Let me tell you the film’s other obsession: shots of a fetus. Nearly every half an hour. A normal fetus, an indifferent fetus, a sad fetus, a dying fetus, a bloody fetus, a talking fetus. The fetus recurs so much that I half expect it to bag a Best Supporting Actor nomination at the next year’s Oscars. There are also repeated flashes of her giving birth – shot through her vagina. These bits don’t take us close to Monroe, the person or the star, but exude a film school ‘Avant-Garde’ feeling. It first seems awkward, then embarrassing, then tedious.
Maybe showing the actual Monroe was never the intention, as she’s constantly seen through someone else’s lens: her mother, her partners, her collaborators. Blonde turns her fondness for her father into borderline obsession, even linking her suicide to that yearning. This constant external gaze reduces the actress to being needy, desperate, and naïve. Once more, there’s a difference between the world making her feel like that, as opposed to the movie itself.
Blonde constantly tries to shock. Right till the end when John F. Kennedy appears. Dominik takes 10 minutes to convey a simple disturbing fact: Kennedy dehumanising Monroe. It’s not enough that the Secret Service agents drag her to the Presidential suite; it’s not enough that Kennedy forces her to give him a blowjob when he’s on the phone; it’s not enough that that scene plays in a theatre; it’s not enough that he rapes her; the sequence finally gets over when the agents drag her (again) out of the room.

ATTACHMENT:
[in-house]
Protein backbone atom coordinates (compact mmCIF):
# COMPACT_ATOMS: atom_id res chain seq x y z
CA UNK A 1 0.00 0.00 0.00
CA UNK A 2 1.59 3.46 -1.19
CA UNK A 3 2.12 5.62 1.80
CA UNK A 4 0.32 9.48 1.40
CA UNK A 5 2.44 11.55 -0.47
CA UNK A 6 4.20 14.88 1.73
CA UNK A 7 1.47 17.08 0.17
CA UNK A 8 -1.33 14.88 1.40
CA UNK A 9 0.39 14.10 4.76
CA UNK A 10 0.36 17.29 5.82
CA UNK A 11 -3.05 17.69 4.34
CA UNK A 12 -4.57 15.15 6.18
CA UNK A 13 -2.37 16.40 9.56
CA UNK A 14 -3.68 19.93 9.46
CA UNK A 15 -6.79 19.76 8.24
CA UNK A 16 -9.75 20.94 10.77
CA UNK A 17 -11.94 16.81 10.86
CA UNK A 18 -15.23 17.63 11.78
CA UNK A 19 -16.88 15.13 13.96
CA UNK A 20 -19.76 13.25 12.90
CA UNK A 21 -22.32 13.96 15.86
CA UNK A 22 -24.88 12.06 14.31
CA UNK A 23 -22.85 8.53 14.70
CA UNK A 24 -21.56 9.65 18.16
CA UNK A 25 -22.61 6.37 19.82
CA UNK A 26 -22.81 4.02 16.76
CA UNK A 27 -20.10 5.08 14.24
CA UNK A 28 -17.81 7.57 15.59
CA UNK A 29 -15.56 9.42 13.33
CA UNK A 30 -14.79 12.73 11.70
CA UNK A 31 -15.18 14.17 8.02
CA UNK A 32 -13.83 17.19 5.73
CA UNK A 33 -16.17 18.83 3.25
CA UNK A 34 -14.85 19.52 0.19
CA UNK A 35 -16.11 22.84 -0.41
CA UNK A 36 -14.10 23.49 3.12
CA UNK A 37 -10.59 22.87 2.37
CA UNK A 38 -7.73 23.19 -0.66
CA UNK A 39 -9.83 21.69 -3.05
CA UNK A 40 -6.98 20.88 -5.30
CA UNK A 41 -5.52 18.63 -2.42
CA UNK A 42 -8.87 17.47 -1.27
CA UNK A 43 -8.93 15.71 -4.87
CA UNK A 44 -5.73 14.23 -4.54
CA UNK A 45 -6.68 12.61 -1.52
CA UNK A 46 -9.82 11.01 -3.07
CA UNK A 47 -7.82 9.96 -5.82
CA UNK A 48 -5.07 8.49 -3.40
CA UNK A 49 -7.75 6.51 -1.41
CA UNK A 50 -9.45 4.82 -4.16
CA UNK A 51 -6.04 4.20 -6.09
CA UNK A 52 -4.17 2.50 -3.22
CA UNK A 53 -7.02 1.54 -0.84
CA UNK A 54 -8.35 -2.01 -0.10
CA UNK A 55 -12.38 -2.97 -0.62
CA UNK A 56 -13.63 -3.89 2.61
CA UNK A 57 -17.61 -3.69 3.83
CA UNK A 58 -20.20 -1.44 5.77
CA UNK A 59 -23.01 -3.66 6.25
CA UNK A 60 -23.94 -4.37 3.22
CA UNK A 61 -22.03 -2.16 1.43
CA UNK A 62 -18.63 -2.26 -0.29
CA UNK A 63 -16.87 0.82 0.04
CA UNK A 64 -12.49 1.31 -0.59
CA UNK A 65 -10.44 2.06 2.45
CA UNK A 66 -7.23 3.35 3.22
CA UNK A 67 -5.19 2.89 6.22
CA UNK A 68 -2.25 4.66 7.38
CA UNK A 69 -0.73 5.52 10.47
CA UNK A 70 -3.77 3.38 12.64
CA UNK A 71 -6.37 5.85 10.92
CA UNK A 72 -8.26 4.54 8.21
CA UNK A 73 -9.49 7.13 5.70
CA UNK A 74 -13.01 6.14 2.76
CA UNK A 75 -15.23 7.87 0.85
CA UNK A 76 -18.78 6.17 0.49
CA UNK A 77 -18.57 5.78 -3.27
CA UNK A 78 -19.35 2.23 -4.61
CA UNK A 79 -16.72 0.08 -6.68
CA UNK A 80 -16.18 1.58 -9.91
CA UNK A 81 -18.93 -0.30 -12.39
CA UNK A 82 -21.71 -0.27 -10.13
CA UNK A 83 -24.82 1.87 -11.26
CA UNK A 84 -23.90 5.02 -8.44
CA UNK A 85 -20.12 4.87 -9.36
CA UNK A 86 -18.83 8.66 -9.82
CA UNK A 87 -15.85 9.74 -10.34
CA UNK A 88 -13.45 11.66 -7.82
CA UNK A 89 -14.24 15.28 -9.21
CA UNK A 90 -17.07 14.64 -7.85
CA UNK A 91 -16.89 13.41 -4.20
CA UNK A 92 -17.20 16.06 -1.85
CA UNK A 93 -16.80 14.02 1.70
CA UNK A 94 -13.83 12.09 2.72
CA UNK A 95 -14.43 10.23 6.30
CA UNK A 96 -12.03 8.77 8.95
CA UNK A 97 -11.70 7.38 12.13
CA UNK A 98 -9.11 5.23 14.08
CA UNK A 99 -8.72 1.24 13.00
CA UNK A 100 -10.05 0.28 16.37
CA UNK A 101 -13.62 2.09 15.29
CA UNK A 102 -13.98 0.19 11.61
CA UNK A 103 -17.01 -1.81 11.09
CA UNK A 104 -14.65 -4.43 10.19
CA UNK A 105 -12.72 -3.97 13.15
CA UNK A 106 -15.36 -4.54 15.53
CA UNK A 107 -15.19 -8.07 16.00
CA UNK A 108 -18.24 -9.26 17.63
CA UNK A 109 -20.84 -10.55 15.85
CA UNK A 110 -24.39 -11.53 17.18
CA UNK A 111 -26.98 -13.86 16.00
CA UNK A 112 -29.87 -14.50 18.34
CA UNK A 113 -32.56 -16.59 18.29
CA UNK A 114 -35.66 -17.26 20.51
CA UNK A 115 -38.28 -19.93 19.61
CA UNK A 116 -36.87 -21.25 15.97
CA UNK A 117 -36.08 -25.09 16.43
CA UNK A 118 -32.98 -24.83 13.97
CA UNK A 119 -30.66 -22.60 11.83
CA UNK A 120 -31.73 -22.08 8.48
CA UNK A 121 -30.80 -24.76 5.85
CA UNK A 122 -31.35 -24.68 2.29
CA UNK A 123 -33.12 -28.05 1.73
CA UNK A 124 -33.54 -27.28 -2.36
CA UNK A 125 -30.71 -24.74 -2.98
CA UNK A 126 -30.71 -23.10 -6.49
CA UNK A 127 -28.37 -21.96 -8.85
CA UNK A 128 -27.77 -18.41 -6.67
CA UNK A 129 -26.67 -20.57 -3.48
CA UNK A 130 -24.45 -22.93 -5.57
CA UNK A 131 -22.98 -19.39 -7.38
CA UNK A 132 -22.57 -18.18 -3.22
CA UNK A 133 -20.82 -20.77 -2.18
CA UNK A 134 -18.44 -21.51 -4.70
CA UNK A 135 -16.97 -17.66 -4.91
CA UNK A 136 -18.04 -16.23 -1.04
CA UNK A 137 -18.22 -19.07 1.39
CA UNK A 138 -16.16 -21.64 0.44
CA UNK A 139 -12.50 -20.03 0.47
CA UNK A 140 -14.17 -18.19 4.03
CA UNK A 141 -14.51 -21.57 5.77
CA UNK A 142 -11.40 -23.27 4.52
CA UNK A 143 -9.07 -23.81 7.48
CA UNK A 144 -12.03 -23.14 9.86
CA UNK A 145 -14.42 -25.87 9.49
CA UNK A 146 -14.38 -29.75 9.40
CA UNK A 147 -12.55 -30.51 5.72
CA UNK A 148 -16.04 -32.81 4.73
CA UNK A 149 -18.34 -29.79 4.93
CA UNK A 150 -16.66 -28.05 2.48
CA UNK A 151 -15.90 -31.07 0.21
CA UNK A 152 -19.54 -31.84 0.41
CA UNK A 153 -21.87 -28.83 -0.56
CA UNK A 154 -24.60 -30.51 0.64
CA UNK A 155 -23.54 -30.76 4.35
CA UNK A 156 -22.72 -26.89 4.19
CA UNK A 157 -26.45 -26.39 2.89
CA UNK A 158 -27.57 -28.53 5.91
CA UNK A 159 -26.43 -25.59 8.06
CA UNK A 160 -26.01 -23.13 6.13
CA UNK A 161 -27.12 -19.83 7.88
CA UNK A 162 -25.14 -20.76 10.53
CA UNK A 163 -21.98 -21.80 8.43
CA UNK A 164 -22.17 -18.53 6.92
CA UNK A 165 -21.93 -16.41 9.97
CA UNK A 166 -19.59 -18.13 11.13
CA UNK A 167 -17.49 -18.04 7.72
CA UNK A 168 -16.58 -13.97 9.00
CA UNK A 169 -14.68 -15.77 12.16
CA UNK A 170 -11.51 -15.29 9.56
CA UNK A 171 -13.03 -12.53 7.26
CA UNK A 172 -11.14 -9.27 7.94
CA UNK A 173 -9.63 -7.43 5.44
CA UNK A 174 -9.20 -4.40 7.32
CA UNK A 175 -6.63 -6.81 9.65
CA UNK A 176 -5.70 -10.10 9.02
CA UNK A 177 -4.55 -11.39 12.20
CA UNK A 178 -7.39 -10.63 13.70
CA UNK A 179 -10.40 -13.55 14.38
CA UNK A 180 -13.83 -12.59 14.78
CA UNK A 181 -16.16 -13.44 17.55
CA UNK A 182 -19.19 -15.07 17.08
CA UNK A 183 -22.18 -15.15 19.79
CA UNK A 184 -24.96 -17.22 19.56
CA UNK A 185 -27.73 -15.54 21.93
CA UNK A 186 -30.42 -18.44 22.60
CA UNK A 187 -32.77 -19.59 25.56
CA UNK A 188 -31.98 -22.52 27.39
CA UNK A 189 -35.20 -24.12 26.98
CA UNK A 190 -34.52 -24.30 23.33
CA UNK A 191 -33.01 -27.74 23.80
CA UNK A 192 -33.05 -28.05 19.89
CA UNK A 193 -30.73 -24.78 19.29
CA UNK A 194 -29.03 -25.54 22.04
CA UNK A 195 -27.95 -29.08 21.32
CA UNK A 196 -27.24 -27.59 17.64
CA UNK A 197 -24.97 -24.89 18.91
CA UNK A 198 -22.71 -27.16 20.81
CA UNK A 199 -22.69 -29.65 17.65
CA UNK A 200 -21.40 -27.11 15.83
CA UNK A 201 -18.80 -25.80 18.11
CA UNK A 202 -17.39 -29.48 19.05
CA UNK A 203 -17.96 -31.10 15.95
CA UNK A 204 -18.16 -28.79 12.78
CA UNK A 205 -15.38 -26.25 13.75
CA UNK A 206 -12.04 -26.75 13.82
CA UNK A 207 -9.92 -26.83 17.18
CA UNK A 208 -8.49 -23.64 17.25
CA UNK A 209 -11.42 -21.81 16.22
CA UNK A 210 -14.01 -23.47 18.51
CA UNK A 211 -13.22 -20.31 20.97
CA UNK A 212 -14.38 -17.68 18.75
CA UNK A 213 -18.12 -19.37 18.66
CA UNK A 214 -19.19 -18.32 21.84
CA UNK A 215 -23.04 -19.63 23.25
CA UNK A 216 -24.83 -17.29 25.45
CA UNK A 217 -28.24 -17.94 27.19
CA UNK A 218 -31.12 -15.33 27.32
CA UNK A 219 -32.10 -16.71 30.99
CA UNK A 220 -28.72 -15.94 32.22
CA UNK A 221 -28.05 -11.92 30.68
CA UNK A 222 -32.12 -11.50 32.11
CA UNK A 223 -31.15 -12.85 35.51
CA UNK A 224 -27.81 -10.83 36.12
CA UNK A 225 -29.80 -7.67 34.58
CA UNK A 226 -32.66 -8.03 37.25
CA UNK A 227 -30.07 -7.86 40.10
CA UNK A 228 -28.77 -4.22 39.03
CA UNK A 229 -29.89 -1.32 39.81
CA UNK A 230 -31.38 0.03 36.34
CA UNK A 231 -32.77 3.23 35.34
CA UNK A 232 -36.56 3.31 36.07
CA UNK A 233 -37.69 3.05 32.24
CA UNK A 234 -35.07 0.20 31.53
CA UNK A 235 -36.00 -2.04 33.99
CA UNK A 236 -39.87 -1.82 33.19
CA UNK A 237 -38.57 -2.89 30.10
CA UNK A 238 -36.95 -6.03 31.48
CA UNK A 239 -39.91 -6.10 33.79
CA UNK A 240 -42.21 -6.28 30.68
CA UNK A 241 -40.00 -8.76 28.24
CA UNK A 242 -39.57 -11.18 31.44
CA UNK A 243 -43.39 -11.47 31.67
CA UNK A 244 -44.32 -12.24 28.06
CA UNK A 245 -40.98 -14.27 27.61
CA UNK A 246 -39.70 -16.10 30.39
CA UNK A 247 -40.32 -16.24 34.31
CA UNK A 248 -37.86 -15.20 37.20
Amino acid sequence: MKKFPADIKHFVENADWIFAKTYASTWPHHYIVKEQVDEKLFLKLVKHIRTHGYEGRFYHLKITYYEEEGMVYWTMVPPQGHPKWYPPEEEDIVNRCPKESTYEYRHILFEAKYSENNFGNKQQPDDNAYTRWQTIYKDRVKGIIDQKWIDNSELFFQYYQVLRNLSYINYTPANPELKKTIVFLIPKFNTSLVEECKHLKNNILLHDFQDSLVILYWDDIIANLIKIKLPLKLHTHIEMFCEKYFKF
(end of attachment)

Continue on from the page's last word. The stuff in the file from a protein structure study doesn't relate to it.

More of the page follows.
These demerits drown out Blonde’s strengths.
Armas gives a compelling dramatic performance. It’s the closest we get to Monroe throughout the movie. The cinematography is impressive, especially during the night sequences, rendering Monroe literally luminous. And even though the editing doesn’t check the film’s indulgences, it employs some ingenious cuts to show her increasing disorientation. Sometimes the writing shines, too, when Monroe tells DiMaggio that the movies, following scripts and distinct character motivations, are much easier to follow than real-life.
But like the men around her, these bits appear and vanish, leaving us with a tedious drama that unwittingly justifies the actress’ life: that Monroe couldn’t find freedom, couldn’t find solace – not as Norma, not as Marilyn, not as a partner, not even as a character in her own biopic purportedly trying to give her due.
Featured image: A still from ‘Blonde.’
This article was first published on The Wire.